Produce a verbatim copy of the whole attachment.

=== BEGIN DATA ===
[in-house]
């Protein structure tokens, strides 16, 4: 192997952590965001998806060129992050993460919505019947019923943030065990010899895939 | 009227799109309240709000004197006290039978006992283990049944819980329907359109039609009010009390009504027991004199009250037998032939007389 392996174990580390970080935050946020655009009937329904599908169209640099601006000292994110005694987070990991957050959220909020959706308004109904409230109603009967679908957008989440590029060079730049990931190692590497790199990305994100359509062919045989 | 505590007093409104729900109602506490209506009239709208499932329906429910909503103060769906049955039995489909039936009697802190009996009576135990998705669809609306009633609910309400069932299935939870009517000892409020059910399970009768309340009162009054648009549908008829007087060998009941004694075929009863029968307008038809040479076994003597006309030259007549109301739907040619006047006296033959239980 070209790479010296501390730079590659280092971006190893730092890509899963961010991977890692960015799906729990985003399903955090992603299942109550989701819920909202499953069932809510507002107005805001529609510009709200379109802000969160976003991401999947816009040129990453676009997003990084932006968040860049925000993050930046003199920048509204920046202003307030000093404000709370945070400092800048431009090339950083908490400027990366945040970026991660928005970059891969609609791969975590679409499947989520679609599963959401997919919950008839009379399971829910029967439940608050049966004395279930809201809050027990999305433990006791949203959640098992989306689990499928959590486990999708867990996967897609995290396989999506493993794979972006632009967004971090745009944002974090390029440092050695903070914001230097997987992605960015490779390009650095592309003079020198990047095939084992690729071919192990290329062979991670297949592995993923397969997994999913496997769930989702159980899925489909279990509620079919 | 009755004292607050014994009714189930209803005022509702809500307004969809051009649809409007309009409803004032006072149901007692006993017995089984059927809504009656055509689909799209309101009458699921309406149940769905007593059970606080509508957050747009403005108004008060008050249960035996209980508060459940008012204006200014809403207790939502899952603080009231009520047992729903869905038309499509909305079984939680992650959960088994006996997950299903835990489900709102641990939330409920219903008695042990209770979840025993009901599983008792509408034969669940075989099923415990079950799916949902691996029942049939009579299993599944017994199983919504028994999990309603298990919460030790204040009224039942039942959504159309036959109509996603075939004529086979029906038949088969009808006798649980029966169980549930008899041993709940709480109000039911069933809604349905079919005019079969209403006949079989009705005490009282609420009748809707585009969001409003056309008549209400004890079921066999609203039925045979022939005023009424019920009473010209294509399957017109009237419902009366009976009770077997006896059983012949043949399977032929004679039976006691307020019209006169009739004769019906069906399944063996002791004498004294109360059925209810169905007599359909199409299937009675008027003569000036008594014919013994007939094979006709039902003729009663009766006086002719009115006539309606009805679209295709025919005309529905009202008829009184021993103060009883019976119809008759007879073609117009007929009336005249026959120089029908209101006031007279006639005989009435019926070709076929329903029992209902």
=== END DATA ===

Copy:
[in-house]
């Protein structure tokens, strides 16, 4: 192997952590965001998806060129992050993460919505019947019923943030065990010899895939 | 009227799109309240709000004197006290039978006992283990049944819980329907359109039609009010009390009504027991004199009250037998032939007389 392996174990580390970080935050946020655009009937329904599908169209640099601006000292994110005694987070990991957050959220909020959706308004109904409230109603009967679908957008989440590029060079730049990931190692590497790199990305994100359509062919045989 | 505590007093409104729900109602506490209506009239709208499932329906429910909503103060769906049955039995489909039936009697802190009996009576135990998705669809609306009633609910309400069932299935939870009517000892409020059910399970009768309340009162009054648009549908008829007087060998009941004694075929009863029968307008038809040479076994003597006309030259007549109301739907040619006047006296033959239980 070209790479010296501390730079590659280092971006190893730092890509899963961010991977890692960015799906729990985003399903955090992603299942109550989701819920909202499953069932809510507002107005805001529609510009709200379109802000969160976003991401999947816009040129990453676009997003990084932006968040860049925000993050930046003199920048509204920046202003307030000093404000709370945070400092800048431009090339950083908490400027990366945040970026991660928005970059891969609609791969975590679409499947989520679609599963959401997919919950008839009379399971829910029967439940608050049966004395279930809201809050027990999305433990006791949203959640098992989306689990499928959590486990999708867990996967897609995290396989999506493993794979972006632009967004971090745009944002974090390029440092050695903070914001230097997987992605960015490779390009650095592309003079020198990047095939084992690729071919192990290329062979991670297949592995993923397969997994999913496997769930989702159980899925489909279990509620079919 | 009755004292607050014994009714189930209803005022509702809500307004969809051009649809409007309009409803004032006072149901007692006993017995089984059927809504009656055509689909799209309101009458699921309406149940769905007593059970606080509508957050747009403005108004008060008050249960035996209980508060459940008012204006200014809403207790939502899952603080009231009520047992729903869905038309499509909305079984939680992650959960088994006996997950299903835990489900709102641990939330409920219903008695042990209770979840025993009901599983008792509408034969669940075989099923415990079950799916949902691996029942049939009579299993599944017994199983919504028994999990309603298990919460030790204040009224039942039942959504159309036959109509996603075939004529086979029906038949088969009808006798649980029966169980549930008899041993709940709480109000039911069933809604349905079919005019079969209403006949079989009705005490009282609420009748809707585009969001409003056309008549209400004890079921066999609203039925045979022939005023009424019920009473010209294509399957017109009237419902009366009976009770077997006896059983012949043949399977032929004679039976006691307020019209006169009739004769019906069906399944063996002791004498004294109360059925209810169905007599359909199409299937009675008027003569000036008594014919013994007939094979006709039902003729009663009766006086002719009115006539309606009805679209295709025919005309529905009202008829009184021993103060009883019976119809008759007879073609117009007929009336005249026959120089029908209101006031007279006639005989009435019926070709076929329903029992209902």